Financial basis

Inflation undermines US consumer confidence; real estate prices remain high

  • Consumer confidence index drops 4.5 points to 98.7 in June
  • Merchandise trade deficit narrows 2.2% to $104.3 billion in May
  • Exports increase by 1.2%; imports fall by 0.1%
  • Wholesalers’ inventories increase by 2.0; retail inventories up 1.1%
  • House prices rise in April, but the pace is slowing

WASHINGTON, June 28 (Reuters) – U.S. consumer confidence fell to a 16-month low in June as concerns over high inflation left consumers pricing in a significant slowdown in the economy or even a recession in the second semester.

Despite the bleak outlook, consumers showed few signs of cutting back on spending, with plans to buy motor vehicles and other big-ticket items like refrigerators and washing machines rising, the Conference survey showed on Tuesday. Board. But fewer consumers than in April intended to vacation at home or abroad, reflecting record gasoline prices and high air fares.

The economy is on recession watch as the Federal Reserve aggressively tightens monetary policy to fight inflation. For now, it continues to grow, with further data released on Tuesday showing the merchandise trade deficit narrowed significantly again in May as exports hit a record high.

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“Right now, we are at an inflection point in the economy, where real spending and economic activity are still positive, however, consumer confidence and financial conditions, particularly interest rates, point to a slowdown ahead,” said Chris Zaccarelli, chief investment officer at Independent Advisor Alliance in Charlotte, North Carolina.

The Conference Board’s consumer confidence index fell 4.5 points to 98.7 this month, the lowest since February 2021. Consumers’ assessment of current business and labor market conditions has changed little. But their near-term outlook for earnings, business and labor market conditions was the weakest since March 2013, which the Conference Board said “suggests weaker growth in the second half of 2022 as well as downside risk.” recession by the end of the year”.

Consumer fears of a recession could become self-fulfilling. The University of Michigan survey last week showed consumer confidence fell to a record low in June.

The Conference Board survey places greater emphasis on the labor market, which remains tight, but consumers are feeling the effects of inflation. National gasoline prices averaged just above $5 a gallon for most of June, before falling back to around $4.88 a gallon on Tuesday, according to AAA data.

“Consumers hate inflation and it’s depressing consumer confidence through the expectations channel, even though households see labor market conditions as strong,” said Conrad DeQuadros, senior economic adviser at Brean Capital in New York. .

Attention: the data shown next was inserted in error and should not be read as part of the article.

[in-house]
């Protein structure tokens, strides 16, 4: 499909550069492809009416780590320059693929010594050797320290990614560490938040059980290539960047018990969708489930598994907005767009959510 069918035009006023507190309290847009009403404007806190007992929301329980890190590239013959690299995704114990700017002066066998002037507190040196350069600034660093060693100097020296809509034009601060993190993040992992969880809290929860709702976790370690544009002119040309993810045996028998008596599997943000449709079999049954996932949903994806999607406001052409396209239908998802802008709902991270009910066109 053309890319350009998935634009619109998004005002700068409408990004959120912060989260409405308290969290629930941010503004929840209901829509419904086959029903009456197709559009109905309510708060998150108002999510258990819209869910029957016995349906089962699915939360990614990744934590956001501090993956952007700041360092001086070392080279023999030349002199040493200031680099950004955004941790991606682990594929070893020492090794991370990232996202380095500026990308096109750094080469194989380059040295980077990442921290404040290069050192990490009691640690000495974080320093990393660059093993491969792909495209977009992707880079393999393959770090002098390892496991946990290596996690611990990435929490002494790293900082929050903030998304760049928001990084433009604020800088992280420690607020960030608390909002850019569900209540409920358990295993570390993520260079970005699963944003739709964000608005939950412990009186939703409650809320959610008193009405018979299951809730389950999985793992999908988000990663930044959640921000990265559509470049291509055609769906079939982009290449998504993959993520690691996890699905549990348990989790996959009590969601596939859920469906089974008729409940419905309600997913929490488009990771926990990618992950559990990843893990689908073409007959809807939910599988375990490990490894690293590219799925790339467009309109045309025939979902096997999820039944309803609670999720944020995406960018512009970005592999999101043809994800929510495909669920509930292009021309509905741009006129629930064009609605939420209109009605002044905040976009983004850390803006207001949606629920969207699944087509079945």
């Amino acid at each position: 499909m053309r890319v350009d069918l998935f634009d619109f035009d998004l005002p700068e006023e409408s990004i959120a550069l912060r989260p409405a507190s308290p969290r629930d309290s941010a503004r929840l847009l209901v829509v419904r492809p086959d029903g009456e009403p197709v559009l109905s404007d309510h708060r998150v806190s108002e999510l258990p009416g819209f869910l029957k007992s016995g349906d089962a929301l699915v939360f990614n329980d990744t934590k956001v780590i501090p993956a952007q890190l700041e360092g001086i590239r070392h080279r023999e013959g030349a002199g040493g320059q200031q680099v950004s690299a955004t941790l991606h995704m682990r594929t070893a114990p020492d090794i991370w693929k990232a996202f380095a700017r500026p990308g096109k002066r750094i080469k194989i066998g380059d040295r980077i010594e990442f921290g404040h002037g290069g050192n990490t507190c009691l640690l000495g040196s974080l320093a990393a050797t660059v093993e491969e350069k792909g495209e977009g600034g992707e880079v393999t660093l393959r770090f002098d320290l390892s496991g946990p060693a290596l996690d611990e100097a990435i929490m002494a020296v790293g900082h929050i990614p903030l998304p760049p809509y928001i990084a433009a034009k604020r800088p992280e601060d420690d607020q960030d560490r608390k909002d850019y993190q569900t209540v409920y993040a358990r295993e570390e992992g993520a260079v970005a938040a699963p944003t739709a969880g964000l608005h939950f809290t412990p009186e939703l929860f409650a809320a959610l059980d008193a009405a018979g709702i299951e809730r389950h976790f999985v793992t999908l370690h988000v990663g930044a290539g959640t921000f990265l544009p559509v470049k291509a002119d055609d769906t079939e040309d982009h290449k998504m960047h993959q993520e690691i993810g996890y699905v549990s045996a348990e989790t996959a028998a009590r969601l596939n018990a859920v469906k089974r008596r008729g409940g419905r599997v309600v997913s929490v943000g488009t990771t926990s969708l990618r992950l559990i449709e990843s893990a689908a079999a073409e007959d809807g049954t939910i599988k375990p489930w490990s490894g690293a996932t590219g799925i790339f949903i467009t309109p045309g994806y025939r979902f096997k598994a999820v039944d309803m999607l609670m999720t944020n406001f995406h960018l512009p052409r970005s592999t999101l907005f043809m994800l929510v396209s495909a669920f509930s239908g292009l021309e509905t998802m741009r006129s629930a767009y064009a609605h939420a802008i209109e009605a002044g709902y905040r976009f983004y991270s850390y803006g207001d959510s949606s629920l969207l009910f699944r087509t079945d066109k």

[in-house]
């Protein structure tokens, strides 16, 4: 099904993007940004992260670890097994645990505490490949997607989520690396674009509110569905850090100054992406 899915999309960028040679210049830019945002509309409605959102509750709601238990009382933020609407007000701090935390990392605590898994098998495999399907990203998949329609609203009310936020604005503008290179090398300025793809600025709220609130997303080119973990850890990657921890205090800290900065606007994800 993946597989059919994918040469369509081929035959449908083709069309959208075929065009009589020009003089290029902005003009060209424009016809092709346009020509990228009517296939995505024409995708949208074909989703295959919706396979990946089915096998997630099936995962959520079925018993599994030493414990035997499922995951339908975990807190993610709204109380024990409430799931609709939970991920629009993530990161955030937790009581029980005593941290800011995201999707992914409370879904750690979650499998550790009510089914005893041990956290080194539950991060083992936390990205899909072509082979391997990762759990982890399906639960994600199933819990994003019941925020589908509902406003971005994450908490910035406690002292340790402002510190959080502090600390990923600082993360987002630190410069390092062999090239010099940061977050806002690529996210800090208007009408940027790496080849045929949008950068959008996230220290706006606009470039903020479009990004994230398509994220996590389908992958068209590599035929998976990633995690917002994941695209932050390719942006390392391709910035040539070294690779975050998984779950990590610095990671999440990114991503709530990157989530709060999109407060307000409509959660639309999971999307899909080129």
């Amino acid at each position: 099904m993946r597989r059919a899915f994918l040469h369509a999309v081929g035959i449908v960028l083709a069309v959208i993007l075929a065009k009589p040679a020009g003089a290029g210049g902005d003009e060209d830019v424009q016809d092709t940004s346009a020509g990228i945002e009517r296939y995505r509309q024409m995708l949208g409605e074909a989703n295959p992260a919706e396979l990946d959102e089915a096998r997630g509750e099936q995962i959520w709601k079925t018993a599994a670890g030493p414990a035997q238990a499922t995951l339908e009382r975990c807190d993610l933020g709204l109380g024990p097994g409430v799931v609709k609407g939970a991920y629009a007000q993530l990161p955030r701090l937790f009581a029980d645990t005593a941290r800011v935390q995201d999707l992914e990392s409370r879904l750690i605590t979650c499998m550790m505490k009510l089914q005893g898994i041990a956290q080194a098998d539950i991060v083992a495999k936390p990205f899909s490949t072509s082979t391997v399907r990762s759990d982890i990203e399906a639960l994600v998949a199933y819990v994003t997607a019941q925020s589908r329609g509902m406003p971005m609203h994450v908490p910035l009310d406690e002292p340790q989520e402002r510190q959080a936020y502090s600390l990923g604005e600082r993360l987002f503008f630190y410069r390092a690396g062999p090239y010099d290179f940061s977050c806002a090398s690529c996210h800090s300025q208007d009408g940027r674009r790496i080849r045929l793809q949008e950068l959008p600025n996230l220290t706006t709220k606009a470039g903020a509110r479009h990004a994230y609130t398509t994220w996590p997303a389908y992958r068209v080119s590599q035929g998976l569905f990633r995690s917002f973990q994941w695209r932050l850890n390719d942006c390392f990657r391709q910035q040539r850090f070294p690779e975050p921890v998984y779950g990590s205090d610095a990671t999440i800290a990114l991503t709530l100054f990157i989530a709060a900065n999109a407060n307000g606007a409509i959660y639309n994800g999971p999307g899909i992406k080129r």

The Conference Board survey’s so-called labor market differential, derived from data on respondents’ opinions about whether jobs are plentiful or hard to get, rose to 39.7 from 39.5 in May. This measure is correlated to the Department of Labor’s unemployment rate.

There were 11.4 million job vacancies at the end of April, with almost 2 vacancies for every unemployed person.

Stocks on Wall Street were mostly down. The dollar appreciated against a basket of currencies. US Treasury prices fell.


Consumer inflation expectations over the next 12 months hit a record high of 8.0% from 7.5% in May.

The Fed raised its key rate this month by three-quarters of a percentage point, its largest hike since 1994. The US central bank has raised its key overnight rate by 150 basis points since March.

Consumers still intend to continue spending on goods even though they are worried about inflation. The share of consumers planning to buy a motor vehicle in the next six months has increased. More consumers planned to buy major appliances, including clothes dryers and vacuum cleaners.

But the holidays are off the cards for many, which could slow consumer spending and economic growth in the second half.

Home buying plans have remained unchanged as borrowing costs rise further and home prices remain high amid a shortage of entry-level homes.

A separate report on Tuesday showed the S&P CoreLogic Case-Shiller National Home Price Index rose 20.4% on an annual basis in April after hitting a record 20.6% in March. Strong price increases were recorded in Tampa, Miami and Phoenix.

Signs that house price inflation has likely peaked have been bolstered by a third report from the Federal Housing Finance Agency showing house prices rose 18.8% over the 12-month period. until April, after an acceleration of 19.1% in March.

Nevertheless, the economy is doing well. A fourth report from the Commerce Department showed the merchandise trade deficit narrowed 2.2% to $104.3 billion in May, suggesting trade could contribute to economic growth this quarter for the first times in almost two years. Read more

A record trade deficit weighed on the economy in the first quarter, causing gross domestic product to decline at an annualized rate of 1.5%. Trade has subtracted from GDP for seven consecutive quarters. Growth estimates for the second quarter range from as low as 0.3% to as high as 2.9%.

Wholesale inventories rose 2.0% in May, while retail inventories rose 1.1%.

“Exports and inventories continue to rise in May at least, which means that the clouds of the offshore recession will have to remain on the horizon for another month,” said Christopher Rupkey, chief economist at FWDBONDS at New York.

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Reporting by Lucia Mutikani; Editing by Paul Simao and Chizu Nomiyama

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